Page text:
Wood Fuel for Heating - November 4, 2015
Jeff Schalau, Agent, Agriculture & Natural Resources
University of Arizona Cooperative Extension, Yavapai County


Fuelwood is a renewable resource and is relatively plentiful in northern Arizona. We have multiple species of juniper and oak, walnut, sycamore, alder, ash, elm, hackberry, box elder, pinyon pine, and ponderosa pine available. Especially plentiful is juniper and removal of densely growing juniper can improve wildlife habitat and plant species diversity. Wood heat, however, does require some considerations: wood must be stored and kept dry and the wood heater must be maintained for efficiency and safety.

Fuelwood has been harvested commercially in northern Arizona since European settlement and has been used to provide heat around the home hearth for thousands of years. I am always amazed when I come across a juniper stump out in the middle of nowhere that was cut by an axe. Woodcutters cut and gathered from far and wide to supply energy and timbers for mines in Jerome, Humboldt, Prescott, and Crown King. Much of this activity is barely visible today due to regeneration of cut trees.

Energy contained in wood is usually expressed in British Thermal Units or BTUs. One BTU equals the amount of heat required to raise the temperature of one pound of water one degree F. One pound of very dry (zero moisture content) wood of any species has a calorific value of approximately 8,600 Btu. Any moisture in the wood reduces the recoverable heat by carrying heat up the chimney during vaporization. Each pound of water vaporized uses about 1,200 Btu. This is why we want to burn dry wood in our stoves and fireplaces.

Many fireplaces are inefficient because their open front allows heat to escape up the chimney. Installing glass fire screens with proper draft controls, or "heatilators," can increase fireplace efficiency. Properly designed fireplaces can also decrease heat loss. Modern fireplaces may have metal side walls and backs with space for air to circulate between the walls and the fireplace setting. Inlets near the floor and outlets near the mantel provide convection-air heating and circulation in addition to the radiant heat from the fireplace.

Airtight wood stoves are more efficient. Many of these utilize "down-draft" combustion which forces combustible elements along a circuitous route where they are mixed with a current of hot air and nearly all burned. In less-efficient units these elements escape up the chimney or are deposited in the flue in the form of soot and creosote. Selecting a wood stove/heater is not simple. You must consider safety and space constraints as well as the size of the area to be heated and your personal preferences. In general, a medium or large wood stove can heat 1,000 square feet of living area to most people's satisfaction and up to 2,000 square feet for those having the wood stove ideally located in a well-insulated home and/or desiring somewhat lower temperatures.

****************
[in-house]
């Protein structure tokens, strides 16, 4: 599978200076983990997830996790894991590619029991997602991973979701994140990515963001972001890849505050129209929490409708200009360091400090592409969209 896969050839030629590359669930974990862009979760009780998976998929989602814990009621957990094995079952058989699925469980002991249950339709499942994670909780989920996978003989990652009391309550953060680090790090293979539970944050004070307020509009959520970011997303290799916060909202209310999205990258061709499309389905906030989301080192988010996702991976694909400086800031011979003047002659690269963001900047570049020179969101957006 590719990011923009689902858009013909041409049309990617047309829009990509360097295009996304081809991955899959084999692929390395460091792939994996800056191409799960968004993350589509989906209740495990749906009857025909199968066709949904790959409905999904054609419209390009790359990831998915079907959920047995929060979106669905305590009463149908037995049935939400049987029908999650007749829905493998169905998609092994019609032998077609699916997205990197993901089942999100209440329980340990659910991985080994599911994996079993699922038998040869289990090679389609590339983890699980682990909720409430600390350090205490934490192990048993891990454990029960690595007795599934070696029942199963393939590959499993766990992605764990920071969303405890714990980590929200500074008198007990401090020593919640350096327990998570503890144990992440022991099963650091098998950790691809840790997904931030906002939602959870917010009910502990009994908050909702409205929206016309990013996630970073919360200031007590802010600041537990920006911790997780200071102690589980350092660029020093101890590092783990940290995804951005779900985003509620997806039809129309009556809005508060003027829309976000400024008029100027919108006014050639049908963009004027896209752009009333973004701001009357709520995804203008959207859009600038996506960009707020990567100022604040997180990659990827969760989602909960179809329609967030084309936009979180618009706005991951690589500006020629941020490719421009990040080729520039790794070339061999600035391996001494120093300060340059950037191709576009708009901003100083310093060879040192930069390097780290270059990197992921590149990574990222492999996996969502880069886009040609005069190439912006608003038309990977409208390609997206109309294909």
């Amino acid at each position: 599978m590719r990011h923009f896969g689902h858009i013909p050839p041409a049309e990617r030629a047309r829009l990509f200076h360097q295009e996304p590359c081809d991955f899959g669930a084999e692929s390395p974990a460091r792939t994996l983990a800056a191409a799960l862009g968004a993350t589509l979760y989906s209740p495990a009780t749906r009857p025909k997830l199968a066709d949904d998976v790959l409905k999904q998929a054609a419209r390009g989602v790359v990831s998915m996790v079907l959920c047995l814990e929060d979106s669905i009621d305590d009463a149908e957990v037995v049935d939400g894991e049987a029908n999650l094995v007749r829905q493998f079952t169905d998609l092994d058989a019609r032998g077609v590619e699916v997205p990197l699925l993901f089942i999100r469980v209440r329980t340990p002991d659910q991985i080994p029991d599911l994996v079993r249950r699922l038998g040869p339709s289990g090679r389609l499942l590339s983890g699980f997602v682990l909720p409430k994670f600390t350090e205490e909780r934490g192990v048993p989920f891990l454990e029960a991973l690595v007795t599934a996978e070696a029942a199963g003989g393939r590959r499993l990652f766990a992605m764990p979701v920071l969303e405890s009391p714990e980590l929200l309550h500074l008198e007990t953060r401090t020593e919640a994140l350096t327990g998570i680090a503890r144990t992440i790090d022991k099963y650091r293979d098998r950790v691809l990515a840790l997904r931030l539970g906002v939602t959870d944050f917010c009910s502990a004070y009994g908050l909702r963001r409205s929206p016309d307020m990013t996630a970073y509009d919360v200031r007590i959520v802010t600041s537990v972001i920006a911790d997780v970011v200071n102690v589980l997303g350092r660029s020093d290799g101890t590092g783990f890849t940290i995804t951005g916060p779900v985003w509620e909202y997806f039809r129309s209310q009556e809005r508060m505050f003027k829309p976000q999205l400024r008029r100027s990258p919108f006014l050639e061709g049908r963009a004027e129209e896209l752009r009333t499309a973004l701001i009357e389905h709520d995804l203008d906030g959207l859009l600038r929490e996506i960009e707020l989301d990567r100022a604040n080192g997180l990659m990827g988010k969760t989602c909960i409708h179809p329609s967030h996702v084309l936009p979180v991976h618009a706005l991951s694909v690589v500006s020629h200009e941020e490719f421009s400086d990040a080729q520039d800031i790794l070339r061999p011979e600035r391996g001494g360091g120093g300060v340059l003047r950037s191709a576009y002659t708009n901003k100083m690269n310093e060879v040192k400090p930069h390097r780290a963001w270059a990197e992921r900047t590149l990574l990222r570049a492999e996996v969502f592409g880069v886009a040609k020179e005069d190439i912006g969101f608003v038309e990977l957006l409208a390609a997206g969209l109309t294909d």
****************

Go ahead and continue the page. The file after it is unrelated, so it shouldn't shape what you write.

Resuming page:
The species of wood used will often depend on household needs, availability and cost. Oak is generally more expensive than juniper, and juniper is generally more expensive than pine. The price range is about $200 to $350 per cord. One cord is a tightly stacked pile 4 ft x 4 ft x 8 ft. Oak can have between 25 and 36 million Btu/cord (depending on species). Juniper has about 26 million Btu/cord and ponderosa pine has about 22 million Btu/cord. Wood available for purchase should be seasoned for at least one year. Every once in a while you may find other highly desirable hardwoods such as walnut or ash, but be sure to assess any prospective wood for rot.

Another consideration for purchasing wood is whether or not it will be delivered and stacked. Most providers will deliver wood in a loosely stacked mound. Stacking wood is good exercise, but may be beyond the physical ability of some people. Firewood should be stacked above ground (I use pallets) and covered with a tarp. Do not stack your wood on or near other flammable materials such as porches and decks. Doing so puts your home at greater risk in the event of a fire. Finally, if you heat with wood, have your chimney inspected and/or cleaned yearly to reduce soot and creosote that can cause a chimney fire. Additional resources are included below.

Follow the Backyard Gardener on Twitter use the link on the BYG website. If you have other gardening questions, call the Master Gardener help line in the Camp Verde office at 928-554-8992 or e-mail us at verdevalleymg@gmail.com and be sure to include your name, address and phone number. Find past Backyard Gardener columns or provide feedback at the Backyard Gardener web site: http://cals.arizona.edu/yavapai/anr/hort/byg/.

Additional Resources

Wood Heating
Utah State University Extension

forestry.usu.edu/htm/forest-products/wood-heating

Wood Stove and Fireplace Safety
University of Arizona Cooperative Extension, Backyard Gardener

cals.arizona.edu/yavapai/anr/hort/byg/archive/woodstovesafety2012.html

Wood Stove Safety
Cornell University Cooperative Extension

staff.ccetompkins.org/energy/heating-wood/wood-stove-safety

Preventing Flue Fires
West Virginia University Extension Service

safetyandhealth.ext.wvu.edu/home_safety/preventing-flue-fires

Follow the Backyard Gardener on: Twitter

Back to Backyard Gardener Home Page


Arizona Cooperative Extension
Yavapai County
840 Rodeo Dr. #C
Prescott, AZ 86305
(928) 445-6590
Last Updated: October 21, 2015
Content Questions/Comments:
jschalau@ag.arizona.edu
Legal Disclamer